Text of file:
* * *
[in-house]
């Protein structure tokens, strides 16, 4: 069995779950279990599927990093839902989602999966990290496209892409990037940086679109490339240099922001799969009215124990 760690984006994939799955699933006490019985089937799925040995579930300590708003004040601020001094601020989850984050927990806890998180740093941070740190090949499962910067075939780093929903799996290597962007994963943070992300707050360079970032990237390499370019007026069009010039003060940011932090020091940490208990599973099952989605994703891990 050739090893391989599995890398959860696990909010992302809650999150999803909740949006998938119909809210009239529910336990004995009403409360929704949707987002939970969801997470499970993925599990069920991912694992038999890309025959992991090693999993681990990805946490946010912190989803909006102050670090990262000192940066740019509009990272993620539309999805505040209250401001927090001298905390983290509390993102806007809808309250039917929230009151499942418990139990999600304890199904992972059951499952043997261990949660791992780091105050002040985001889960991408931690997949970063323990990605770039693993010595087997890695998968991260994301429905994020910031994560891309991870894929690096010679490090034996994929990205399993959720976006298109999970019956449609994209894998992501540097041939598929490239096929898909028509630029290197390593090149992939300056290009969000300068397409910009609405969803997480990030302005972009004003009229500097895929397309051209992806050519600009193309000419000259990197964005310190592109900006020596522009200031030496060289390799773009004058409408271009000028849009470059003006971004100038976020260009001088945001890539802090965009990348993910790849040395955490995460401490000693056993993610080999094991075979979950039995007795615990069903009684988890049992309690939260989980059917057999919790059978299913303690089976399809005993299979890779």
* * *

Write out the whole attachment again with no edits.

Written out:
[in-house]
């Protein structure tokens, strides 16, 4: 069995779950279990599927990093839902989602999966990290496209892409990037940086679109490339240099922001799969009215124990 760690984006994939799955699933006490019985089937799925040995579930300590708003004040601020001094601020989850984050927990806890998180740093941070740190090949499962910067075939780093929903799996290597962007994963943070992300707050360079970032990237390499370019007026069009010039003060940011932090020091940490208990599973099952989605994703891990 050739090893391989599995890398959860696990909010992302809650999150999803909740949006998938119909809210009239529910336990004995009403409360929704949707987002939970969801997470499970993925599990069920991912694992038999890309025959992991090693999993681990990805946490946010912190989803909006102050670090990262000192940066740019509009990272993620539309999805505040209250401001927090001298905390983290509390993102806007809808309250039917929230009151499942418990139990999600304890199904992972059951499952043997261990949660791992780091105050002040985001889960991408931690997949970063323990990605770039693993010595087997890695998968991260994301429905994020910031994560891309991870894929690096010679490090034996994929990205399993959720976006298109999970019956449609994209894998992501540097041939598929490239096929898909028509630029290197390593090149992939300056290009969000300068397409910009609405969803997480990030302005972009004003009229500097895929397309051209992806050519600009193309000419000259990197964005310190592109900006020596522009200031030496060289390799773009004058409408271009000028849009470059003006971004100038976020260009001088945001890539802090965009990348993910790849040395955490995460401490000693056993993610080999094991075979979950039995007795615990069903009684988890049992309690939260989980059917057999919790059978299913303690089976399809005993299979890779």